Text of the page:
Crime writers seem to love Los Angeles as much as Randy Newman. Ross Macdonald’s Lew Archer, a worthy successor to Marlowe, prowls its mean streets alone. James Ellroy, the reigning king of modern noir who may be as whacked as some of his more extreme characters, continually mines the city’s corrupt and colourful past. Elvis Cole, the wise-cracking private detective conceived by Robert Crais, lives in the same neighbourhood as Michael Connelly’s L.A.P.D. detective Harry Bosch. In the weave of mood and atmosphere in fictional, alternative reality L.A. these two anti-heroes are actually on nodding terms with one another.
Travis McGee is not a licensed private eye. Instead, he is a self-described ‘salvage expert’ and ‘rusted knight errant’ who will work for a monetary percentage of whatever needs to be recovered. He lives alone on a houseboat (won in a poker game) in Fort Lauderdale. John D. MacDonald’s McGee stories are notable for their prescient undercurrent of the ecological impact of greed-fueled overdevelopment and the arrogant futility of capitalism’s attempts to harness and control nature. One more armed and solitary figure splashes through the puddles of The Lonely Silver Rain.
Robert B. Parker’s one-named Spenser (‘like the poet’) is a hybrid of Marlowe and McGee. Parker’s Boston is as present as Chandler’s L.A.; the reader may never have been there, but they will know it like the back of their hand. Like McGee, Spenser operates by an idealized personal code of conduct which is above the ignoble grasp of ordinary average guys, their fans. Each has a sidekick: McGee the hirsute economist Meyer, his slip neighbour; while Spenser calls upon the ultra Shaft-like, mysterious and lethal Hawk As with Mickey Spillane’s ham-fisted Mike Hammer, Parker’s Spenser and Hawk sometimes teeter dangerously on the precipice of pulp or comic book super heroism. However Parker’s dialogue is as witty and snappy as Elmore Leonard’s.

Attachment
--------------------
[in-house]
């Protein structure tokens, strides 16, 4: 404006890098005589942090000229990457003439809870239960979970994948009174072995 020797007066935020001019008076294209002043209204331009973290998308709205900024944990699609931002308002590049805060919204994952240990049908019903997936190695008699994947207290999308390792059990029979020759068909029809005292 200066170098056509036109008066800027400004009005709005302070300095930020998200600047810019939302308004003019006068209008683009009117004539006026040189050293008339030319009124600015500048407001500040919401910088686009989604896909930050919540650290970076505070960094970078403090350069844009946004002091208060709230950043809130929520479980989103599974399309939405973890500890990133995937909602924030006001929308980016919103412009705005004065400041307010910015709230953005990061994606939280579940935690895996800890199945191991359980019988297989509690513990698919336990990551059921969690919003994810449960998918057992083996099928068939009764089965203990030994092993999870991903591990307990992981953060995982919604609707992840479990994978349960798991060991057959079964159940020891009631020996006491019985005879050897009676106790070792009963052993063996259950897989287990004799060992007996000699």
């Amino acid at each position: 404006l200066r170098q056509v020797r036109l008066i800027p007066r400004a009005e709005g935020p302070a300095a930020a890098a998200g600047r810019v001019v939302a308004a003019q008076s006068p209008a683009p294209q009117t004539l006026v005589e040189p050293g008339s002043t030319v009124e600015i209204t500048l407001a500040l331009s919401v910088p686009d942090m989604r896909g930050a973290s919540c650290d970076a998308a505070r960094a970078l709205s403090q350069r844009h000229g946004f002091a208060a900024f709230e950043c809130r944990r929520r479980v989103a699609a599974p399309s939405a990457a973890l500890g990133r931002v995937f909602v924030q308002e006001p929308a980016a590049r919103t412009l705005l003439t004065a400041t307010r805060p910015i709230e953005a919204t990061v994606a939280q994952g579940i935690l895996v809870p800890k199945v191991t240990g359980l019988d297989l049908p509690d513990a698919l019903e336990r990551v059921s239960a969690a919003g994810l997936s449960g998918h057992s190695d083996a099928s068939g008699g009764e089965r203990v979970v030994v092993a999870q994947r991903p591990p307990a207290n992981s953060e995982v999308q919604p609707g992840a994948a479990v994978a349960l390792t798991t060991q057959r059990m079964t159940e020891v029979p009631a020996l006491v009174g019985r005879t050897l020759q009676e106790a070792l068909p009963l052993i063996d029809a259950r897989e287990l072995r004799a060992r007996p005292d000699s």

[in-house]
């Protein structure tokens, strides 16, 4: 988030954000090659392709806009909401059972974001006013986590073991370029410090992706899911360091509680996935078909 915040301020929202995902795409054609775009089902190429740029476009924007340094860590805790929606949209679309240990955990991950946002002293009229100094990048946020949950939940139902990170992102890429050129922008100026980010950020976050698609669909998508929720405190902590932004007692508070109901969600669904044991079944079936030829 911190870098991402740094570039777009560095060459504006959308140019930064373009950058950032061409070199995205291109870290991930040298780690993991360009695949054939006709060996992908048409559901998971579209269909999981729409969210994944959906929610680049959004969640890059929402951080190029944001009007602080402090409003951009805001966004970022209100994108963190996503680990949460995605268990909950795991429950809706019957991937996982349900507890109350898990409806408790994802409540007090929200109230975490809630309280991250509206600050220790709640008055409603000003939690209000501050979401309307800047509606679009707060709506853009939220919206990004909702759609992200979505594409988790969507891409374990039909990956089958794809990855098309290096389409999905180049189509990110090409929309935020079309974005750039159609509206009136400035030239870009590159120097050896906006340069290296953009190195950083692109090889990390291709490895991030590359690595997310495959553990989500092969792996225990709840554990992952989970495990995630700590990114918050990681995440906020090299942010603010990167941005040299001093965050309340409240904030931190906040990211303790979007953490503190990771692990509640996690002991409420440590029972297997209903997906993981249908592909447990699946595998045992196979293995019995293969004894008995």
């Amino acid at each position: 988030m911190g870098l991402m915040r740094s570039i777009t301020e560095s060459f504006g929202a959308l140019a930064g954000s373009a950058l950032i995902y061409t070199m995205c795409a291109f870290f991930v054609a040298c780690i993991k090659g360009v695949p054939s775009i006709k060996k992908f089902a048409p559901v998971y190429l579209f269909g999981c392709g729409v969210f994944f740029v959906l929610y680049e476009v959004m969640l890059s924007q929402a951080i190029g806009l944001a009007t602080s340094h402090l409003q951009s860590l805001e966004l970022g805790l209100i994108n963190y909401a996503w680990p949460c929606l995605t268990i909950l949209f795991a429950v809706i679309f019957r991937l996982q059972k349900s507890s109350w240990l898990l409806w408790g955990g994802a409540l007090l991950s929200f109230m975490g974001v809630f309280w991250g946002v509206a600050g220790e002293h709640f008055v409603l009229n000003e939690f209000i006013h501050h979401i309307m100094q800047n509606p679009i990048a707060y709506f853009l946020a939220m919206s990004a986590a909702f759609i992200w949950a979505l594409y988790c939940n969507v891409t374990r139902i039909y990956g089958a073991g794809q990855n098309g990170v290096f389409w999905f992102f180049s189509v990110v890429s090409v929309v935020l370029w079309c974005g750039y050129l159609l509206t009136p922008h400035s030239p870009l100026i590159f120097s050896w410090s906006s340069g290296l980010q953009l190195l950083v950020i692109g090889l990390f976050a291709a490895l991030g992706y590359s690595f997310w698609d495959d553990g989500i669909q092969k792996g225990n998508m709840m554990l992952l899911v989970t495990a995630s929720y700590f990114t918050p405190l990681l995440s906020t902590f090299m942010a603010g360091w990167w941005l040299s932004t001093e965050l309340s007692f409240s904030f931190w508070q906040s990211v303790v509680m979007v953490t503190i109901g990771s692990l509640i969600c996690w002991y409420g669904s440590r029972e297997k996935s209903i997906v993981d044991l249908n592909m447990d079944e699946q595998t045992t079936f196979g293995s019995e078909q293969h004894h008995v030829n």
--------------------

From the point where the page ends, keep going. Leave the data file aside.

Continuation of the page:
Disgraced New Orleans ex-cop Clete Boyer is Cajun detective Dave Robicheaux’s sidekick. Both are shockingly violent alcoholics, except that Dave is a dry drunk and a bit more rational with a bittersweet, default fondness for Dr. Pepper. The skies over the Louisiana bayous in the Parish of New Iberia are oppressive, purple and iron, a storm is always imminent, death lurks in the swamps. Author James Lee Burke forces you to inhale the twin reeks of humidity and heat, the organic rot of antebellum history. How can a reader bypass a novel called In the Electric Mist with Confederate Dead? Like Spenser, Robicheaux conducts himself by a unique and peculiar personal code; both men are Korean War veterans although each seemed to cease ageing sometime before 1980 even as real time marched on in their respective constituencies and in the narratives of their creators.